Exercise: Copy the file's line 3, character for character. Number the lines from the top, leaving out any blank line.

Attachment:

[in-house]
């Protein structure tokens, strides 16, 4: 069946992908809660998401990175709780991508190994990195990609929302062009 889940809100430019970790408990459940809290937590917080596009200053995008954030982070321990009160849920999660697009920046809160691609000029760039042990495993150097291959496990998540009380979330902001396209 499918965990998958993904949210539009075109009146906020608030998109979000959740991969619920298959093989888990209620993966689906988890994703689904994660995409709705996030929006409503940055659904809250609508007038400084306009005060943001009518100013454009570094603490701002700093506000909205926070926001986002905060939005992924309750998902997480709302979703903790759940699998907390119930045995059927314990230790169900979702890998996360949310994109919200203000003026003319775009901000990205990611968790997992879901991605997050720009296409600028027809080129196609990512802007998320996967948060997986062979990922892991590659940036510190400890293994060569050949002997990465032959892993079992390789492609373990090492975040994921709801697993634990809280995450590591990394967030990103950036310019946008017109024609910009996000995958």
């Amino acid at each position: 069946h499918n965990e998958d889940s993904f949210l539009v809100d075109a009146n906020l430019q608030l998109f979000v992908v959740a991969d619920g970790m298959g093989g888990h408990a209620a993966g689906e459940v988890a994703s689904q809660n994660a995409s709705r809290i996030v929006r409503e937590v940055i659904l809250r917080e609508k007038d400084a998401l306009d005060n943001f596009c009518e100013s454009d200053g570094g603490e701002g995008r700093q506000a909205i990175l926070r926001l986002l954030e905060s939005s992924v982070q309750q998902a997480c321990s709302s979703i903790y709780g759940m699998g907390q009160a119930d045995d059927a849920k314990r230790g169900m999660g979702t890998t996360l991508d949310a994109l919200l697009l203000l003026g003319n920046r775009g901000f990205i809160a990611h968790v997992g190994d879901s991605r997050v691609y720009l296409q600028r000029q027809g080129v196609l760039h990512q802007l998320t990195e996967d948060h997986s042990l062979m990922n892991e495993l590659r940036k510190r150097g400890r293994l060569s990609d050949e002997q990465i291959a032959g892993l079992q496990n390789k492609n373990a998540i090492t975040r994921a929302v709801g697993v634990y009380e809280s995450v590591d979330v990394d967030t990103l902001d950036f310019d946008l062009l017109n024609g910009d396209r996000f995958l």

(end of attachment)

């Amino acid at each position: 069946h499918n965990e998958d889940s993904f949210l539009v809100d075109a009146n906020l430019q608030l998109f979000v992908v959740a991969d619920g970790m298959g093989g888990h408990a209620a993966g689906e459940v988890a994703s689904q809660n994660a995409s709705r809290i996030v929006r409503e937590v940055i659904l809250r917080e609508k007038d400084a998401l306009d005060n943001f596009c009518e100013s454009d200053g570094g603490e701002g995008r700093q506000a909205i990175l926070r926001l986002l954030e905060s939005s992924v982070q309750q998902a997480c321990s709302s979703i903790y709780g759940m699998g907390q009160a119930d045995d059927a849920k314990r230790g169900m999660g979702t890998t996360l991508d949310a994109l919200l697009l203000l003026g003319n920046r775009g901000f990205i809160a990611h968790v997992g190994d879901s991605r997050v691609y720009l296409q600028r000029q027809g080129v196609l760039h990512q802007l998320t990195e996967d948060h997986s042990l062979m990922n892991e495993l590659r940036k510190r150097g400890r293994l060569s990609d050949e002997q990465i291959a032959g892993l079992q496990n390789k492609n373990a998540i090492t975040r994921a929302v709801g697993v634990y009380e809280s995450v590591d979330v990394d967030t990103l902001d950036f310019d946008l062009l017109n024609g910009d396209r996000f995958l």